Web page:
Intel bets on Photonics, a research center to develop connections for future data centers

Intel Laboratoriesthe division of the American semiconductor giant that deals with the most advanced research, has announcement create a new research Center focused on photonicswith the aim of developing i high-speed connections of future data centers.

Intel has particularly focused on silicon photonicsthat is to say the combination of silicon integrated circuits and semiconductor lasers to enable faster data transfers over greater distances than traditional electronics.

fotonica intel centro ricerca 10 12 2021

The development of new, ever faster interconnection technologies is necessary because of the growing amount of information passing from one server to another. “The industry is rapidly catching up practical limits of electrical I/O performanceIntel explains.soon the power available for computational operations will reach a limit. This performance barrier could be overcome by integrating silicon with optical connectivity,” Intel concludes.

The American company has gone through several stages in the development of the fundamental technological bricks of integrated photonics: generation of light, amplification, detection, modulation, CMOS interface circuits and integration of packages are essential to obtain the performance required in order to replace electricity as interface majorhigh bandwidth for non-package links a few tokens.

Optical connectivity has also superior capabilities to electric in terms of range, bandwidth density, power consumption and latency. Further innovations are needed to extend optical performance while reducing consumption and costs, which is why the new center was born, a place where world-renowned universities and researchers can achieve these goals.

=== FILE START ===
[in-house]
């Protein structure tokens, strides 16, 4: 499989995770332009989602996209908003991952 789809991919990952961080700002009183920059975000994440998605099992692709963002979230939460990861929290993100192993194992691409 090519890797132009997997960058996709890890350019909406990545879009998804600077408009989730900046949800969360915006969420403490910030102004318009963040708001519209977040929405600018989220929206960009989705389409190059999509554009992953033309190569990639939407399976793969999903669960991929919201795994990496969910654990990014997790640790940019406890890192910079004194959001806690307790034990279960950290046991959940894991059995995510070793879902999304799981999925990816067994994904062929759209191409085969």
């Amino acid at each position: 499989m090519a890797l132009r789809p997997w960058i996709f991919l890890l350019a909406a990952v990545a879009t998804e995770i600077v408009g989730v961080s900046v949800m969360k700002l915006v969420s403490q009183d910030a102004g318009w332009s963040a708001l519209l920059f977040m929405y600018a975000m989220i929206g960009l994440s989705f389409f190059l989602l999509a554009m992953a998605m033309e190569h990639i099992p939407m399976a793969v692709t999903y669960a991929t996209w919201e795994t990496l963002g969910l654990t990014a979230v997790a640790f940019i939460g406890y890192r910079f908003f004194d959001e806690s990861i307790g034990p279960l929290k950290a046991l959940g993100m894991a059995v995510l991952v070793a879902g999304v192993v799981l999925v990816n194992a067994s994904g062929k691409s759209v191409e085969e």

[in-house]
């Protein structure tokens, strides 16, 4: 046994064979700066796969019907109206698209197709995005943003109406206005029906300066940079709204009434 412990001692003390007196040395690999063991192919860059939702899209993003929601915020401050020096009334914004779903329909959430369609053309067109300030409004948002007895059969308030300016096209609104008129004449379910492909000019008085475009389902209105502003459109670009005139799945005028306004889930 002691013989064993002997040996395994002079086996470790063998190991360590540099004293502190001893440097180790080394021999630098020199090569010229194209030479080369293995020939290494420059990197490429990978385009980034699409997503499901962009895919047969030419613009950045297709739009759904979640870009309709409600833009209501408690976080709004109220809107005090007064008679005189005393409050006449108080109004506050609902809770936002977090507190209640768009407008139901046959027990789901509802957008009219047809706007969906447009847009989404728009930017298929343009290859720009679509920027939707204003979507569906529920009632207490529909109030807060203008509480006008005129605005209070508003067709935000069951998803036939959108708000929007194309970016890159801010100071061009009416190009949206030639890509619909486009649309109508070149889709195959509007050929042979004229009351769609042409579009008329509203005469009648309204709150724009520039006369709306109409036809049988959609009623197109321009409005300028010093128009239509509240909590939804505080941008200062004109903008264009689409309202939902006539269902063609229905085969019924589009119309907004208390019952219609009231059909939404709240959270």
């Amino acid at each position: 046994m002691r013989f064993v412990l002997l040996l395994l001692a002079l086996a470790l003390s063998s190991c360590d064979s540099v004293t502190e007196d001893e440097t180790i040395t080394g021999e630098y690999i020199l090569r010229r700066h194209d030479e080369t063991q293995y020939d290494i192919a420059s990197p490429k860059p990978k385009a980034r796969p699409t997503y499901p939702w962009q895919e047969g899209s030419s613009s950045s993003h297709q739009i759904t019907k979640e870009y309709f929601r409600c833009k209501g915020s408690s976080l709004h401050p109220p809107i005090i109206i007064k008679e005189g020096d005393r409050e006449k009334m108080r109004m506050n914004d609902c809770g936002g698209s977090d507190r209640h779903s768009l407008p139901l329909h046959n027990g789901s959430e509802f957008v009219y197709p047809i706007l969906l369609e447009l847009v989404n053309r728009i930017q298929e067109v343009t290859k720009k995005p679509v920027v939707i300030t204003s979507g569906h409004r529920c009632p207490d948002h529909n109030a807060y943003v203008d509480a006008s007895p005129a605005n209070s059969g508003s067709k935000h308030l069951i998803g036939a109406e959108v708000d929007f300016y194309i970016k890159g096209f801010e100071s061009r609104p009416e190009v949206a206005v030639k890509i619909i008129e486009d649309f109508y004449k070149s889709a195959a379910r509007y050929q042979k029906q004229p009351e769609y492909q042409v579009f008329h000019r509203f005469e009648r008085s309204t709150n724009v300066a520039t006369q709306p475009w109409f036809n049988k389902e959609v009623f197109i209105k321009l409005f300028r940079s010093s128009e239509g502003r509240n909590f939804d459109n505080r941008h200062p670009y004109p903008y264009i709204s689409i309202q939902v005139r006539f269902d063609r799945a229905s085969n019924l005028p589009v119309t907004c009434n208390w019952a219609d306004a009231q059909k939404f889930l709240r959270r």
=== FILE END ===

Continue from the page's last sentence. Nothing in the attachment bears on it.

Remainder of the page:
John Bowers of the University of California, Santa Barbara, for example, will work on a project called “Heterogeneously Integrated Quantum Dot Lasers on Silicon”, in which a team will study the integration problems of silicon arsenide quantum dot lasers. indium (InAs) with traditional quantum dot lasers. silicon photonics.

Pavan Kumar Hanumolu of the University of Illinois at Urbana-Champaign will develop ultra-low-power, high-sensitivity optical receivers using novel architectures for transimpedance amplifiers. Finally, Ming Wu of the University of California (Berkeley) will develop integrated waveguide lenses that have the potential to enable non-contact optical conditioning between fiber arrays with low losses and high tolerances. These are just a few of the projects Intel and its partners will be working on over the next few years with the goal of supporting exponential data usage over the next decade and beyond.

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